ABSTRACT: There is an understandable concern that obsessive-compulsive disorder (OCD) may worsen during the COVID-19 pandemic, but there are little empirical data. We report the impact of COVID-19 pandemic on the short-term course of OCD. A cohort of patients with a primary diagnosis of OCD (n = 240) who were on regular follow-up at a tertiary care specialty OCD clinic in India were assessed telephonically, about 2 months after the declaration of the pandemic ("pandemic" cohort). Data from the medical records of an independent set of patients with OCD (n = 207) who were followed up during the same period, 1 year prior, was used for comparison (historical controls). The pandemic group and historical controls did not differ in the trajectories of the Yale-Brown Obsessive-Compulsive Scale scores (chi-square likelihood ratio test of the group × time interaction = 2.73, p = 0.255) and relapse rate (21% vs. 20%; adjusted odds ratio, 0.81; 95% confidence interval, 0.41-1.59; p = 0.535). Preexisting contamination symptoms and COVID-19-related health anxiety measured by the COVID-Threat Scale did not predict relapse. Only a small proportion of patients (6%) reported COVID-19-themed obsessive-compulsive symptoms. The COVID-19 pandemic, at least in the short run, did not influence the course of illness.


Subject(s)
/psychology , Obsessive-Compulsive Disorder/psychology , Adult , Case-Control Studies , Cohort Studies , Disease Progression , Female , Humans , India/epidemiology , Male , Obsessive-Compulsive Disorder/epidemiology , Obsessive-Compulsive Disorder/therapy , Pandemics , Recurrence , Severity of Illness Index , Tertiary Care Centers/statistics & numerical data
19.
Diabetes Metab Syndr ; 15(1): 205-211, 2021.
Article in English | MEDLINE | ID: covidwho-1188470

ABSTRACT

BACKGROUND AND AIMS: Potential role of health literacy in determining adherence to COVID-19 preventive behavior, pharmacological, and lifestyle management among diagnosed patients of chronic diseases during nationwide lockdown is inadequately investigated. METHODS: A cross-sectional study was conducted from May-August 2020 among diagnosed patients of chronic diseases residing in a COVID-19 hotspot of urban Jodhpur, Rajasthan, and availing health services from primary care facility. Telephonic interviews of participants were conducted to determine their health literacy using HLS-EU-Q47 questionnaire, adherence to COVID-19 preventive behaviour as per World Health Organization recommendations, and compliance to prescribed pharmacological and physical activity recommendations for chronic disease. RESULTS: All the 605 diagnosed patients of chronic diseases availing services from primary care facility were contacted for the study, yielding response rate of 68% with 412 agreeing to participate. Insufficient health literacy was observed for 65.8% participants. Only about half of participants had scored above median for COVID-19 awareness (55.1%) and preventive behavior (45.1%). Health literacy was observed to be significant predictor of COVID-19 awareness [aOR: 3.53 (95% CI: 1.81-6.88)]; COVID-19 preventive behavior [aOR: 2.06, 95%CI; 1.14-3.69] and compliance to pharmacological management [aOR: 3.05; 95% CI: 1.47-6.35] but not for physical activity. CONCLUSION: COVID-19 awareness, preventive behavior, and compliance to pharmacological management is associated with health literacy among patients of chronic disease availing services from primary health facility. Focusing on health literacy could thus be an essential strategic intervention yielding long term benefits.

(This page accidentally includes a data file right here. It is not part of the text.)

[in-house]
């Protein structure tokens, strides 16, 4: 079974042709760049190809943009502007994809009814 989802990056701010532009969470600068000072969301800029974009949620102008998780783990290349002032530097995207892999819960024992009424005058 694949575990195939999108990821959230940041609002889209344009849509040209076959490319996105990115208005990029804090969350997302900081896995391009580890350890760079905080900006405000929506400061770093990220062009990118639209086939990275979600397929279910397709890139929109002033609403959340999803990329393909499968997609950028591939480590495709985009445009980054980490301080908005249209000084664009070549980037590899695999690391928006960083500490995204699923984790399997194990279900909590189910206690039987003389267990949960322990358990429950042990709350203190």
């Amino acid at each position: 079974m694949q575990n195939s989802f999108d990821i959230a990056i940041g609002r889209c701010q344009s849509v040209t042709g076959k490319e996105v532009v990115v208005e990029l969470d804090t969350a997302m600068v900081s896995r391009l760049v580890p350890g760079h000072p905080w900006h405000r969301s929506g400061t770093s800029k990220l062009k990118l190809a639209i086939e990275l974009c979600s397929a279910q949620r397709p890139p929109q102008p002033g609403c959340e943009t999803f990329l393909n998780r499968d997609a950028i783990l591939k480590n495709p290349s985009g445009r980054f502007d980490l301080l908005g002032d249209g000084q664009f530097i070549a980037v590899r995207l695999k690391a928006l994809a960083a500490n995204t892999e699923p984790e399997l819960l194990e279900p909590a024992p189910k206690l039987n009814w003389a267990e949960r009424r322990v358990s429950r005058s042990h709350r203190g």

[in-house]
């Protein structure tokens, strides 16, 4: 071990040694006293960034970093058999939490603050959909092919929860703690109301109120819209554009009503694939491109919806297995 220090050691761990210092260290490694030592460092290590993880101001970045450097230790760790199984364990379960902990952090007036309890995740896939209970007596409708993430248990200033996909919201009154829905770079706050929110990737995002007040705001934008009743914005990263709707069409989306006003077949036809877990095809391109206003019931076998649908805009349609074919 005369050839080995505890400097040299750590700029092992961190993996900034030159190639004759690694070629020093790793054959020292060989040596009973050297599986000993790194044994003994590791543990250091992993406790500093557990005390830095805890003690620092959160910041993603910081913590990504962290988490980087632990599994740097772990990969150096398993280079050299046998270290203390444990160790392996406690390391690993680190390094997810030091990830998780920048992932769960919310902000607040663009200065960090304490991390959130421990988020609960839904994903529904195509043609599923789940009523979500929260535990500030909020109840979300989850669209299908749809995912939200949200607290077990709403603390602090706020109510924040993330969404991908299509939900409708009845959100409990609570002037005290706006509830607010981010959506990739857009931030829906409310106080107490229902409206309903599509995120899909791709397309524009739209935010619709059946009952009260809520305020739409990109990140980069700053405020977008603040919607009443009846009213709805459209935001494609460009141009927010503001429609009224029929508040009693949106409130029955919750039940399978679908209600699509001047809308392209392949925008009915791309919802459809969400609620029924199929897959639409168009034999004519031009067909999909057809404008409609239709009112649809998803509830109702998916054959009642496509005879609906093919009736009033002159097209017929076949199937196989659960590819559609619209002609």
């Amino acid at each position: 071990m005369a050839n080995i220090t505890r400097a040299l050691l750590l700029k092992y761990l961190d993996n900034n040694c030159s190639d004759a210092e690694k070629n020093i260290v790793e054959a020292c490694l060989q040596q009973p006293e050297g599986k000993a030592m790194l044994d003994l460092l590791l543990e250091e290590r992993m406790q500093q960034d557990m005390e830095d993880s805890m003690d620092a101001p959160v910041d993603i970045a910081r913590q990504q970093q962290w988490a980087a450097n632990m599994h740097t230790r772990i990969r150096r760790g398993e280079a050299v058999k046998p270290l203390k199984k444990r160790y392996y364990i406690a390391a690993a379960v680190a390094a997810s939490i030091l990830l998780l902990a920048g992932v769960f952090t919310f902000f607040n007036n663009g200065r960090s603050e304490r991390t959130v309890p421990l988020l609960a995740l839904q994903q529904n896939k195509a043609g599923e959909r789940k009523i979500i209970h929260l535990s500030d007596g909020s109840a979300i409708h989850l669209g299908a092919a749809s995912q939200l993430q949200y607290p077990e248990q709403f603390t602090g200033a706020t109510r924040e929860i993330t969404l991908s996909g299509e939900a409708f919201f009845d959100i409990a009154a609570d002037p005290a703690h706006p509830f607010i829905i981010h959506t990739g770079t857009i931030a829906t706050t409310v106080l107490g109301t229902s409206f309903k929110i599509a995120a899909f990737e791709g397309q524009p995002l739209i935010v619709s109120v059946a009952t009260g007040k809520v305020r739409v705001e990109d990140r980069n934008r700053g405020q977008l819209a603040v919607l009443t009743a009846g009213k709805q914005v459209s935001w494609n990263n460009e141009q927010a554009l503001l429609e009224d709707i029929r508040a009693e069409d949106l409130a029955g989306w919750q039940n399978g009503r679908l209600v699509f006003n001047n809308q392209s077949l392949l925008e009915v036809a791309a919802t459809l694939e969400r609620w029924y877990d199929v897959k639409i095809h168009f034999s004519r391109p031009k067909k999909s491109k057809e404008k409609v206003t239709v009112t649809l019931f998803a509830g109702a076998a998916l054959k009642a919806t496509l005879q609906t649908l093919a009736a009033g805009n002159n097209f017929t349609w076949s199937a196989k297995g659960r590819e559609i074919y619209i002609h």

Subject(s)
/epidemiology , Health Literacy/trends , Patient Compliance , Primary Health Care/trends , Quarantine/trends , Urban Population/trends , Adolescent , Adult , /psychology , Chronic Disease , Communicable Disease Control/trends , Cross-Sectional Studies , Female , Health Facilities/trends , Humans , India/epidemiology , Male , Middle Aged , Patient Compliance/psychology , Registries , Surveys and Questionnaires , Young Adult